But how does it measure up on paper?
If you haven’t noticed, SAIFood often focuses on GMOs, which may come across as opposition to organic. This isn’t the intent. Like GM production, organics are a system of increasingly sustainable agricultural practices, they’re just grown under different measures. Similarly to conventional or GM production, organics have both pros and cons. This week we are reviewing an article from Science Advances “Many shades of gray—The context-dependent performance of organic agriculture” by Verena Seufert and Navin Ramankutty that identifies where organics excel fall short.
In their paper, Seufert and Ramankutty examined “[w]here does organic agriculture perform well, and where does it not?” They assessed four areas: production, environment, producers and consumers. Using a quantitative scientific literature meta-analysis, they focused on the farm level of organic crops, excluding livestock production. There’s too much information in this paper to address in one blog, so we highlight the key findings. If your interests are piqued, then we recommend you read the full publication at Science Advances.
Measuring up Organic
When it comes to production, organics don’t have the same yield potential as conventional agriculture. Figure 1 shows the organic yield lag at 19-25% below conventional. These lags vary by crop (cereals are high, while forages are low). Even though organic yields aren’t greater than conventional, they may offer stability benefits. Higher organic soil matter can help improve crop conditions during drought and crop rotations that are more diverse can benefit yield stability.
The organic petal for “Production per unit area” is within the convention average, suggesting it is less productive. Whereas if you look at “Yield stability”, organic production petal is beyond the red circle of conventional, signifying that organic’s yield stability is greater.
Organic production will be beneficial to some and costly to others
It’s generally thought by consumers that organics are environmentally beneficial. When it comes to biodiversity, this is generally true, increasing the organisms across taxa’s by up to 50%. Soil quality also benefits, high carbon content reduces soil erosion while improving soil health and fertility. Tillage, while once a commonly criticized practice of organics is no longer as heavily relied on, as reduced tillage systems are being adopted (US farmers reduced by 41%). Not considering soil as carbon storage to mitigate climate change, per unit of area organic typically has a lower GHG emission.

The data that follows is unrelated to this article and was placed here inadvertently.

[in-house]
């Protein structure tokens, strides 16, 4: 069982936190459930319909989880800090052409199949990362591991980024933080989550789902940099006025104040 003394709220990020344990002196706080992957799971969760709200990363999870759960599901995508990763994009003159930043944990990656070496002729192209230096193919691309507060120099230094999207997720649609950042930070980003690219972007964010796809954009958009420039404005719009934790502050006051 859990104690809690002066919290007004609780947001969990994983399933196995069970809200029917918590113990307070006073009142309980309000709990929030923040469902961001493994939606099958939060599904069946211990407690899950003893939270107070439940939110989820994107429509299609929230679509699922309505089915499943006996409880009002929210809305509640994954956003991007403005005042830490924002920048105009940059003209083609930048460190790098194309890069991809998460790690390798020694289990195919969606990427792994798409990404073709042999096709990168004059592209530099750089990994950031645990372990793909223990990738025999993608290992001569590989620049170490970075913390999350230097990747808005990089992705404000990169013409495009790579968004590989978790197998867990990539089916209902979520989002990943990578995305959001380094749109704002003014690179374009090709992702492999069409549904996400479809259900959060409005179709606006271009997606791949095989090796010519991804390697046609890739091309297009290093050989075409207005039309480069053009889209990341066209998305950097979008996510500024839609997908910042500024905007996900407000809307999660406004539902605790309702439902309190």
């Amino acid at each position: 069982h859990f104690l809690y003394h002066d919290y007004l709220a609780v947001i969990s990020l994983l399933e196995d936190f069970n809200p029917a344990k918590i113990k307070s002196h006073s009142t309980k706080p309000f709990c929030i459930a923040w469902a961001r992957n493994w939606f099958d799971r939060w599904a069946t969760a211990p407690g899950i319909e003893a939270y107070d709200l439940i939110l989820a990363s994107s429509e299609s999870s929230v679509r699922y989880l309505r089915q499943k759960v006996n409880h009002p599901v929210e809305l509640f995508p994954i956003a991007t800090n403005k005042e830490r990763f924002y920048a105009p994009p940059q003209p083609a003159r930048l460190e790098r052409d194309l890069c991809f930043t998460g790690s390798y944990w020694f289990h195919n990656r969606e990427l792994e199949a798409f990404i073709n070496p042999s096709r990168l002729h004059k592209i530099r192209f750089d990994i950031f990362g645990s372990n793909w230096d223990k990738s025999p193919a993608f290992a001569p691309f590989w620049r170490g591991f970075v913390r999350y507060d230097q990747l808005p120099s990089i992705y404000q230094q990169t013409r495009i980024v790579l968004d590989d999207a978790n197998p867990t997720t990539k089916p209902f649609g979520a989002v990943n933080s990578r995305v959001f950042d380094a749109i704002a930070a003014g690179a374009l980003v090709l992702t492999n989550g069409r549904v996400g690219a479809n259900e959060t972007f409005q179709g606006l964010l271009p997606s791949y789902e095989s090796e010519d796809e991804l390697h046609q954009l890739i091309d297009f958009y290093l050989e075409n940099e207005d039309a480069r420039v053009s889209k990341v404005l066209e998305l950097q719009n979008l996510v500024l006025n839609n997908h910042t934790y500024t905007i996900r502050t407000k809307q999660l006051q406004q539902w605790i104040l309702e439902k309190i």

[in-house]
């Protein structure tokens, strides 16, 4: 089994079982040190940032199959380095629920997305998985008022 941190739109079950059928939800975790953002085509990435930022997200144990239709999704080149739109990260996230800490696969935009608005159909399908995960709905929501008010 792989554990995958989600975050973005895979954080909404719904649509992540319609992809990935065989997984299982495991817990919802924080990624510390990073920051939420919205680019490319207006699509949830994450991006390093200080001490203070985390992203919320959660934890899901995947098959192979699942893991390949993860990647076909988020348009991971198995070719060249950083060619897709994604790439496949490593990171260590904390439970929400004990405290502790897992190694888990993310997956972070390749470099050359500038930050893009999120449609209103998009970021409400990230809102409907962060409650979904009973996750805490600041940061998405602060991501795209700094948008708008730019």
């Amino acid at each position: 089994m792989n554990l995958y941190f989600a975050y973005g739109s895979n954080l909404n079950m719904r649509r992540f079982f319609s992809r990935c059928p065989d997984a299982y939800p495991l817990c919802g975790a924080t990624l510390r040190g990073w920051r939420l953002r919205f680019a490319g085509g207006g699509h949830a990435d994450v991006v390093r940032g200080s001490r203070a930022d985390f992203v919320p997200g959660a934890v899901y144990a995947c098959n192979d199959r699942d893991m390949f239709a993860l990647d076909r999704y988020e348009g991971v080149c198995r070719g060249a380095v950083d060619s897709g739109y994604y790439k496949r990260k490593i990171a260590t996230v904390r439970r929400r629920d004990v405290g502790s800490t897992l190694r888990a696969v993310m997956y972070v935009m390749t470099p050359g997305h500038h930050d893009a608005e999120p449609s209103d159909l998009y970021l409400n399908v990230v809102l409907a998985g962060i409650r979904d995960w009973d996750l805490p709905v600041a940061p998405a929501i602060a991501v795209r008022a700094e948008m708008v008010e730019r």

From Farmers to Consumers, who benefits?
Consumers pay a premium for organics. The high demand and lower supply (compared to conventional) means farmers receive a premium price for organic crops. These higher prices in North America, Europe and India help protect farmers from the risks of price changes, lower yields or crop failure. While these farmers are protected by premiums, 75% of organic farmers are located in low-income countries, often reliant on exporters to reach the distant profits of international organic markets. The sale of organics is beneficial to low-income producers, yet the profits are not linear with producers in developed nations.
When it comes to consumers, the quantitative and meta-analysis data isn’t concise or agreeable about the difference in nutrient content between organics and conventional. They did conclude though that organic plant foods had higher secondary metabolites, vitamins, mineral micronutrients and macronutrients. In addition to having lower levels of pesticide residues. These benefits can be captured by consumers, however, it comes at a premium price (estimated to be 50% more than conventional in the US). As a result, these benefits are beyond some consumers’ food budgets.
Organics looks perfect on paper
There’s no denying, organics looks like a great means of production. So can it be scaled up? Organics is often carried out on marginal land and if given the opportunity to expand onto better arable lands, perhaps productivity could increase. Organics relies on varieties bred for conventional systems and further investment in crop development is needed in order to fully capture potential increases. There’s also the concern that organic production benefits from the pest control of neighbouring conventional farmers. Therefore scaling up organics raises the uncertainty of pest issues and means of control.
Organics is a good means of production for some farmers. But it’s just that, a means of production, not a lifestyle or ideology. When it comes to supporting agriculture, we should support producer choice, and encourage research in organic inputs (including seeds) to compete with conventional. We know that organics alone can’t feed the growing world demands. Therefore we need to remember that organic, conventional and GM production all have a role in food security. Agriculture is made up of many ecosystems which impact society, no single means of production is the silver bullet or Holy Grail to sustainably feeding the world.